Air temperature (T) plays a fundamental role in many aspects of the flux exchanges between the atmosphere and ecosystems. Additionally, knowing where (in relation to other essential measurements) and at what frequency T must be measured is critical to accurately describing such exchanges. In closed-path eddy-covariance (CPEC) flux systems, T can be computed from the sonic temperature (Ts) and water vapor mixing ratio that are measured by the fast-response sensors of a three-dimensional sonic anemometer and infrared CO2-H2O analyzer, respectively. T is then computed by use of either TCombining double low lineTs1+0.51q-1, where q is specific humidity, or TCombining double low lineTs1+0.32e/P-1, where e is water vapor pressure and P is atmospheric pressure. Converting q and e/P into the same water vapor mixing ratio analytically reveals the difference between these two equations. This difference in a CPEC system could reach ±0.18K, bringing an uncertainty into the accuracy of T from both equations and raising the question of which equation is better. To clarify the uncertainty and to answer this question, the derivation of T equations in terms of Ts and H2O-related variables is thoroughly studied. The two equations above were developed with approximations; therefore, neither of their accuracies was evaluated, nor was the question answered. Based on first principles, this study derives the T equation in terms of Ts and the water vapor molar mixing ratio (χH2O) without any assumption and approximation. Thus, this equation inherently lacks error, and the accuracy in T from this equation (equation-computed T) depends solely on the measurement accuracies of Ts and χH2O. Based on current specifications for Ts and χH2O in the CPEC300 series, and given their maximized measurement uncertainties, the accuracy in equation-computed T is specified within ±1.01K. This accuracy uncertainty is propagated mainly (±1.00K) from the uncertainty in Ts measurements and a little (±0.02K) from the uncertainty in χH2O measurements. An improvement in measurement technologies, particularly for Ts, would be a key to narrowing this accuracy range. Under normal sensor and weather conditions, the specified accuracy range is overestimated, and actual accuracy is better. Equation-computed T has a frequency response equivalent to high-frequency Ts and is insensitive to solar contamination during measurements. Synchronized at a temporal scale of the measurement frequency and matched at a spatial scale of measurement volume with all aerodynamic and thermodynamic variables, this T has advanced merits in boundary-layer meteorology and applied meteorology.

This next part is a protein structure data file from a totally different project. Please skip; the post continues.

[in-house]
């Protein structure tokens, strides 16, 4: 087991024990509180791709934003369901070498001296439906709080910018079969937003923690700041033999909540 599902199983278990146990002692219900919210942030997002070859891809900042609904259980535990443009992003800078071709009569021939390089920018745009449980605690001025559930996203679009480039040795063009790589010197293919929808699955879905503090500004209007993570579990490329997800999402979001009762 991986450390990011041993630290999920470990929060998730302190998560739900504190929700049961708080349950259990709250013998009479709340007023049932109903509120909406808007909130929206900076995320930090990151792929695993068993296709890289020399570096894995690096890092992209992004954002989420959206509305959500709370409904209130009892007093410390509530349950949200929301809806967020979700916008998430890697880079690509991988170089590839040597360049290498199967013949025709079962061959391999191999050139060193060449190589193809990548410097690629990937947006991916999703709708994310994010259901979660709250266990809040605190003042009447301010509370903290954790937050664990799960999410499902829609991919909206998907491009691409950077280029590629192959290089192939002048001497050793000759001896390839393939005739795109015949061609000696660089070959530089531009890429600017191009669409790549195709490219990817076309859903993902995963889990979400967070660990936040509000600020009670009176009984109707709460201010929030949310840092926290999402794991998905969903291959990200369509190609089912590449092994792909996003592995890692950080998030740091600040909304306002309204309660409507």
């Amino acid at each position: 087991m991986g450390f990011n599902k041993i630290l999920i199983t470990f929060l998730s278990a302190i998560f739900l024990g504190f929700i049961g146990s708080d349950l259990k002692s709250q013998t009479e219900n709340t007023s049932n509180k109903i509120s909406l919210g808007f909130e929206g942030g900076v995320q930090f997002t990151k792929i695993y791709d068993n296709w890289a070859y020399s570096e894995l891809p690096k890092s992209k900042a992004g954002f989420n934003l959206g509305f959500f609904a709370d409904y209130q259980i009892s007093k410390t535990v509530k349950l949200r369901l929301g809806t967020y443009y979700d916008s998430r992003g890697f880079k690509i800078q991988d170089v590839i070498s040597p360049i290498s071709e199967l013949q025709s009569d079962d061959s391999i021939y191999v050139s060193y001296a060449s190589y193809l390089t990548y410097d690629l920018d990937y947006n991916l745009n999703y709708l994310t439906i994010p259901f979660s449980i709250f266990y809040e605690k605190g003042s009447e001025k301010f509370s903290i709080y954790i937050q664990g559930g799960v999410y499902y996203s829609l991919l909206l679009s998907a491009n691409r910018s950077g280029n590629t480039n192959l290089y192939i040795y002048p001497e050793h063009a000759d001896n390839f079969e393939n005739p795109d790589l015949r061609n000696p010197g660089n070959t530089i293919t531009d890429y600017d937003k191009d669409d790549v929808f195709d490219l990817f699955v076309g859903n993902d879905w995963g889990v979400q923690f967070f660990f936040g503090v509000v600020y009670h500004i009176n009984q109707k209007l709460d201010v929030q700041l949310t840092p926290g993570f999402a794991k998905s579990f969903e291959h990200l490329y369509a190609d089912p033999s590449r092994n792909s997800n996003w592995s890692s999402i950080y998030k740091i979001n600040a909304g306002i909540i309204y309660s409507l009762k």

ASJC Scopus subject areas
- Atmospheric Science